We should also add the graph this report has given to highlight how reduced urban speed limits can reduce number of cyclists killed.

Ref:http://www.treehugger.com/files/2009/04/dutch-have-safest-cycling-street...

Otherwise, I think it is ready to more on to the next stage.

cheerio,

Hi Sridhar

Thank you for that, we seem to finally get onto policy matters -

I support Sridhar's addition. And that the policy is ready for next stage.

Hi Graeme

I've added your table jpg into a table in the article. I've left the jpg there - delete the one you don't want.

Anne

Thanks Anne - had some fun getting the formating right after deleting the jpg, sort of looks OK now.

Hi,

I'm reluctant to put this comment forward, as I have come very much late in the piece, and so the people that have worked so hard at this policy may prefer to file these comments rather than consider changing anything...So if you've had this discussion already - apologies ...

I'm raising a question about the first bullet point re: "CAN believes:  The default urban speed limit of 50 km/h is generally too high and that speed limits should be 30 km/h for town centres and most urban local streets."

When I think of many urban places in Wellington central and some in greater Wellington I agree wholeheartedly with this and would love to see this change and I would cycle in these places more if it was lowered.  But having spent quite a bit of time lately in provincial NZ, I can think of loads of egs where 30km/h simply wouldn't match the environment.  To me what determines whether a speed should be 50 vs 30 is to do with degree of there being multiple hazards. So where there are schools, intersections, services, dense commercial or retail areas etc, 30 km/h is common sense and would certainly protect cyclists & peds.  But thinking of streets where its a straight road with little traffic, no intersections and few hazards, of which there are quite a few out of the big cities then I can't see how this would match the environment.  I think the result would be non-compliance, and frustration from motorists (I would be one).  Problem is, if its about 'multiple hazards' would it be too complex to govern/work out?  Or has 'level of development' (guiding principle so far) been complex enough anyway (and not all that effective in places) so maybe it could work if 'hazards' was seen to be broad enough? 

I'm raising this because it doesn't feel entirely realistic given some 50 km/h road environments in parts of the country and not sure how realistic it is in terms of being practical in a comprehensive way and whether it would get widespread public support.In saying that though, it could be that advocating for blanket reduction in 50 k areas is the best position to take to get change.

Thanks


Hi. I'm a new member of CAN with an interest in policy. I am beginning to bring myself up to speed on the various discussion groups. My apologies for perhaps re-litigating matters.

It is a given that faster speeds cause greater human damage/loss of life. However, a policy that seeks to restrict urban speed limits to 30kph is perhaps more aspirational than  realistic. I accept that in city centres and more dense urban areas that a 30kph limit maybe justified. I'm not so convinced that in suburban areas that 30kph is necessary. I do much of my cycling out of peak hours in Wellington and the suburban  traffic volumes don't warrant a reduction to 30kph. Indeed I believe such a rule would be flouted.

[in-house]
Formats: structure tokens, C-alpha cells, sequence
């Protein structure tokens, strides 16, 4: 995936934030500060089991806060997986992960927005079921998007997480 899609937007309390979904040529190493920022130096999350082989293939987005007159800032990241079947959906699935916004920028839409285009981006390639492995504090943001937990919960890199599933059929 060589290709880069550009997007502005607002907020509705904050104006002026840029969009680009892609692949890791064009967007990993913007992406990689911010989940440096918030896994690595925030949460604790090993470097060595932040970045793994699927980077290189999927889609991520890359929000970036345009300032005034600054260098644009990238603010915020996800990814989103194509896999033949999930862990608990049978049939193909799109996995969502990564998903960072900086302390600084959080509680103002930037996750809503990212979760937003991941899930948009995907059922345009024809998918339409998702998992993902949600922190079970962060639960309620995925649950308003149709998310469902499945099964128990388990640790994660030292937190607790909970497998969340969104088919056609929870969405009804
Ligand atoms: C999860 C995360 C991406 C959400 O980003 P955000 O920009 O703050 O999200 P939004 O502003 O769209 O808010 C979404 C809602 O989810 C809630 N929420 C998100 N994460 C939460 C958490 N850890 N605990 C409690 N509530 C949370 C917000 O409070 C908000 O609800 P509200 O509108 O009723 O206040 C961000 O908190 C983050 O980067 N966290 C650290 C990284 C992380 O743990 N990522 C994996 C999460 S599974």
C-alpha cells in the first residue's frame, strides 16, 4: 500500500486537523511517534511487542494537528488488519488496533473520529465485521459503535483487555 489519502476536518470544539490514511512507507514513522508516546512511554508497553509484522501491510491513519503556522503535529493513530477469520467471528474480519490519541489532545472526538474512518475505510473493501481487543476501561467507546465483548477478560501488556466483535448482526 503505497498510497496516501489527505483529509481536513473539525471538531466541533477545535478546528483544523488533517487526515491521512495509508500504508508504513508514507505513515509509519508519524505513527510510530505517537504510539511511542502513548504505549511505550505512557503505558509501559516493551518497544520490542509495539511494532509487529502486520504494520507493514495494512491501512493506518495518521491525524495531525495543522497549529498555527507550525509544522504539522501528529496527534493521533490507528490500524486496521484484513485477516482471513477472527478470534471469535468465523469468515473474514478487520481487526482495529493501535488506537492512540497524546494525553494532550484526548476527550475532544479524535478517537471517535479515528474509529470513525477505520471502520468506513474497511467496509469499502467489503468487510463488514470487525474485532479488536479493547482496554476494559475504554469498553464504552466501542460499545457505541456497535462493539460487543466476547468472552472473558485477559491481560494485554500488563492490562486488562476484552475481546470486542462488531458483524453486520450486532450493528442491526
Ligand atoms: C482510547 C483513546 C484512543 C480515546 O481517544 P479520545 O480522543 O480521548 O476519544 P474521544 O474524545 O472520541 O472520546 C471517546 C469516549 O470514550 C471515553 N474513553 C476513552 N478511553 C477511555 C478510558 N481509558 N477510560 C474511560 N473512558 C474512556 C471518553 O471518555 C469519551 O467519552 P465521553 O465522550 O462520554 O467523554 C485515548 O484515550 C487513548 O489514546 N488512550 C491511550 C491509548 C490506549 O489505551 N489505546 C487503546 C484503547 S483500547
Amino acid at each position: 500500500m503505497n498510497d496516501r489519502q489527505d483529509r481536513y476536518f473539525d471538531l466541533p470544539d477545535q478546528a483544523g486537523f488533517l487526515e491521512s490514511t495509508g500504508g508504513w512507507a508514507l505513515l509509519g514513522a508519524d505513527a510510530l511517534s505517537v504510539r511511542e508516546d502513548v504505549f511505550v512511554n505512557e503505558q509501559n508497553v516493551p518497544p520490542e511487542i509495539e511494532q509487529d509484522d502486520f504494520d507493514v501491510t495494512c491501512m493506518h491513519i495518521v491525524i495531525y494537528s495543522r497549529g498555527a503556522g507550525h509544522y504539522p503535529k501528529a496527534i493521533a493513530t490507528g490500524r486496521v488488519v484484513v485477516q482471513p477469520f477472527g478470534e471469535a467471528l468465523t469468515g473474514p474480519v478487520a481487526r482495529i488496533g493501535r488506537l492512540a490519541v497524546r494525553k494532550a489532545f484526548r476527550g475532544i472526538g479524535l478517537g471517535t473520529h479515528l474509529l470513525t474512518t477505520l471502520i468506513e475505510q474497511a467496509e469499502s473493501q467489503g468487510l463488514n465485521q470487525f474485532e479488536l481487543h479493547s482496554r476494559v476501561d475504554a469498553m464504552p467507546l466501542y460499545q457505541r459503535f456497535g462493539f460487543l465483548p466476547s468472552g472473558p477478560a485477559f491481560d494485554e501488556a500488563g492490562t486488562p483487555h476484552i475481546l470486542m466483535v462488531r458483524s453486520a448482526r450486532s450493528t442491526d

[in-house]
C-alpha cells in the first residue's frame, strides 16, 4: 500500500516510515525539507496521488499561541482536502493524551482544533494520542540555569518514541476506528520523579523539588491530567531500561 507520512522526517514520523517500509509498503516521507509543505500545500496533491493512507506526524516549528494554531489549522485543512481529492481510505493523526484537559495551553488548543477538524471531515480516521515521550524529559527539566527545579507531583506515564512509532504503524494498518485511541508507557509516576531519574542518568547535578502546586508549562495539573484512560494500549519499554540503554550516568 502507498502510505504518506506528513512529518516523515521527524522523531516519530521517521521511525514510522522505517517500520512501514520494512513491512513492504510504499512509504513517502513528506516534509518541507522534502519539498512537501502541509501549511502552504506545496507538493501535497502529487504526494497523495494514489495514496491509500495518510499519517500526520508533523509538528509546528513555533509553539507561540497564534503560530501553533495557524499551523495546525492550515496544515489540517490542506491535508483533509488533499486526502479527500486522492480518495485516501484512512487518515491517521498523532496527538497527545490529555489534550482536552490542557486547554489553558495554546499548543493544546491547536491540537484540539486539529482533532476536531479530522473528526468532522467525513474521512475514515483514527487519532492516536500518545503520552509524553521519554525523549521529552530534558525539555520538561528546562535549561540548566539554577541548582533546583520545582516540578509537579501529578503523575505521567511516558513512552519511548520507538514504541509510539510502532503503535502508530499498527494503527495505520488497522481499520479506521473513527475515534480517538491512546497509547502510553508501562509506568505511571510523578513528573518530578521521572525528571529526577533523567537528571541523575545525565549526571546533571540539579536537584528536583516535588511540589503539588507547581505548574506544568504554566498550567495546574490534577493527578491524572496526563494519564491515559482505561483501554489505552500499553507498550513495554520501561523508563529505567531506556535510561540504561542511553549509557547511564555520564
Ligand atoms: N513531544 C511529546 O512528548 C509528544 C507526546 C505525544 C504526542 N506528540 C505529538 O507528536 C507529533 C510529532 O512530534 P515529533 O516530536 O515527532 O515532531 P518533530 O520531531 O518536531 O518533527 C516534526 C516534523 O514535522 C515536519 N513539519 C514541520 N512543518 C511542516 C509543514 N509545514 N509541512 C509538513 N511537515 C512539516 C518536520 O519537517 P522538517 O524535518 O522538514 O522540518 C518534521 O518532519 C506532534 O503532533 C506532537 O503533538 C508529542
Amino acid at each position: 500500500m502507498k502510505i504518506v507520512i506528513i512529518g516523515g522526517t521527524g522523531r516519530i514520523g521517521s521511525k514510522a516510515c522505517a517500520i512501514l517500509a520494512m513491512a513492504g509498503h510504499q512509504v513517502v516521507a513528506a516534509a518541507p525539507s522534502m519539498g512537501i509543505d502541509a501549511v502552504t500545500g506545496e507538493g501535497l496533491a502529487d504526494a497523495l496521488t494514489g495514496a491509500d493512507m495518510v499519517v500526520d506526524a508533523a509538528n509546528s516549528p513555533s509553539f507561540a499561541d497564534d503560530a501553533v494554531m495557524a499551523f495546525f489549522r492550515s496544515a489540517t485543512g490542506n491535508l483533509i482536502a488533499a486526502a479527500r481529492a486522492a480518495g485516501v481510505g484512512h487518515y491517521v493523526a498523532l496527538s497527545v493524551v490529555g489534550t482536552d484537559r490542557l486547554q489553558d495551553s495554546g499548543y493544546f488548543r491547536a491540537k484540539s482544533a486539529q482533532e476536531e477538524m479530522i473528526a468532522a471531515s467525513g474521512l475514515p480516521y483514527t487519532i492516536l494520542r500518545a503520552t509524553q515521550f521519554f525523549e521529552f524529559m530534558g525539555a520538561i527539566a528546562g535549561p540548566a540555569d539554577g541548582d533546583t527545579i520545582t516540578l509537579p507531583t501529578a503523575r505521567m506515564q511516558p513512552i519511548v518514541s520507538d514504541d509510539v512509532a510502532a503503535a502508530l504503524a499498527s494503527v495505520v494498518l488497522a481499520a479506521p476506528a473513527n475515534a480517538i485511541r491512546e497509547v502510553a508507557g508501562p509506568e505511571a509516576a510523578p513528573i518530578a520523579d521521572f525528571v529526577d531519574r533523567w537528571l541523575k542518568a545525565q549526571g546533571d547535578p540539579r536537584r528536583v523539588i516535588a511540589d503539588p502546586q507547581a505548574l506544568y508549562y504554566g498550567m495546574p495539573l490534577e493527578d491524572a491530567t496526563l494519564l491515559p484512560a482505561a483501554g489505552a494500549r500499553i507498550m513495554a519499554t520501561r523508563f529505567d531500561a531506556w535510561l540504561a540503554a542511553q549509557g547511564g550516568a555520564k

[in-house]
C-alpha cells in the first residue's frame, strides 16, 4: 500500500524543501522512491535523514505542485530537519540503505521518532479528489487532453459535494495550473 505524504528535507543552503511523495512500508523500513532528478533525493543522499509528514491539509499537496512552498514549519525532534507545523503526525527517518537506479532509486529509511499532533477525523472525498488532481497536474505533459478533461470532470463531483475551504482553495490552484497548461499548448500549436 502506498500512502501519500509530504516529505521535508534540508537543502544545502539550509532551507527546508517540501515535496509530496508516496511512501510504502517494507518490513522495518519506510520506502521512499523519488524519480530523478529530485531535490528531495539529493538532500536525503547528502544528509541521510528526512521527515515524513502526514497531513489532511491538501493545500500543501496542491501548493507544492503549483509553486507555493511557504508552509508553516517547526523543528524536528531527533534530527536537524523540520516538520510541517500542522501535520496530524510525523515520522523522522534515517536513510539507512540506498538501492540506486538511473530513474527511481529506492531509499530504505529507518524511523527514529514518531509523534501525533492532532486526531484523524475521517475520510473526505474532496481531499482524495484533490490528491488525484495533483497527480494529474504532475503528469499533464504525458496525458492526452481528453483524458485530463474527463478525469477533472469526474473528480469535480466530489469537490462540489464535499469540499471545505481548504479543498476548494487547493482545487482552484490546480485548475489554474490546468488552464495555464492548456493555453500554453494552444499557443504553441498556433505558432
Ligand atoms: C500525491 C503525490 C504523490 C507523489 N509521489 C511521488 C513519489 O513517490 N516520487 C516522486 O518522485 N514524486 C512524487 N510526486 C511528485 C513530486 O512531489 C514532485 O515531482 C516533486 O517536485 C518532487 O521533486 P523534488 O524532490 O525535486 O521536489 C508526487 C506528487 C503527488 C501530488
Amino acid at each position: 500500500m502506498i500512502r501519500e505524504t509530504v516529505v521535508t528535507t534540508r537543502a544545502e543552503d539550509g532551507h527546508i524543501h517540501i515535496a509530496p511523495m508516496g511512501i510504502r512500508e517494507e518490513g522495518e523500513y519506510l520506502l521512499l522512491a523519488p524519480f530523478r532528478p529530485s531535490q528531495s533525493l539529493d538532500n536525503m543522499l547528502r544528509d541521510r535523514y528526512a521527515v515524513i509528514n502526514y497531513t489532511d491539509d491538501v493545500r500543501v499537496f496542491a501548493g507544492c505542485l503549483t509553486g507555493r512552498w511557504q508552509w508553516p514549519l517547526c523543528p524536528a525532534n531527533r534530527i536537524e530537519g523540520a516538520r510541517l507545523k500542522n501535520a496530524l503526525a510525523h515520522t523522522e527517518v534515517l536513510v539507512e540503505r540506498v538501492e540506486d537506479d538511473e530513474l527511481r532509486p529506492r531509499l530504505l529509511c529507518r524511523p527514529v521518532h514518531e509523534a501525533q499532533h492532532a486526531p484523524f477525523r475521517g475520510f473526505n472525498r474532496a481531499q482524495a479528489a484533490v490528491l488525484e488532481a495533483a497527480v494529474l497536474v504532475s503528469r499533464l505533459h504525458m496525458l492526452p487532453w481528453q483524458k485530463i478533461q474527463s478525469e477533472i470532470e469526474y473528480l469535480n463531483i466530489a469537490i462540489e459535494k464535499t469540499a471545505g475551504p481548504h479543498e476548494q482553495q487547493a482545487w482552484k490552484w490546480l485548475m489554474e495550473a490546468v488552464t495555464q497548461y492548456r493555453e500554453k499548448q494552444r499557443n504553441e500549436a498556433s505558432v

I believe there is merit in considering what I shall term "activity related speed restrictions". The most obvious is that found near many schools where a speed restriction is imposed when pupils are coming and going from school.This could also be considered on main arterial routes used by cyclists and pedestrains during peak hours. 

In terms of cyclist safety of greater importance is separating cyclists and motorists more effectively. The restriction of parking during peak times and converting parking spaces to cycleways would go a long way to reduce accidents. I understand Wellington plans to introduce this shortly on Thorndon Quay.

Finally driver and cyclist education is a fundamental necessity. (I would place this ahead of speed) The NZTA is currently reviewing driver training.The opportunity exists to get a greater emphasis placed on the driver's competence in identifying and avoiding risks.  

Hi, I'm a newbie so please forgive me if I transgress in any way.

I have been encouraged to contribute to this policy debate.   I do so as an urban cycle commuter. 

I agree with the policy direction of lowering speed limits in urban areas.  The rationale and evidence supporting this objective appear to be sound.  Lower speed produces fewer, and less significant, injuries in collisions.  And injury reduction leads to safer cycling which may encourage more cycling.  However, the degree of speed reduction is a problem, in my view. 

I agree with the commentator who argued that aiming for a reduction to 30kph is idealistic rather than realistic.  That's asking for a reduction of 20kph and I don't think the general public would wear it.  I think a more realistic goal is to aim for a general reduction to 40kph on urban streets, with 50kph on arterial roads.  There is no reason, in my view, why speed cannot be lowered to 30kph or 20kph around schools and other 'special case' areas, whilst urban streets generally are at 40kph.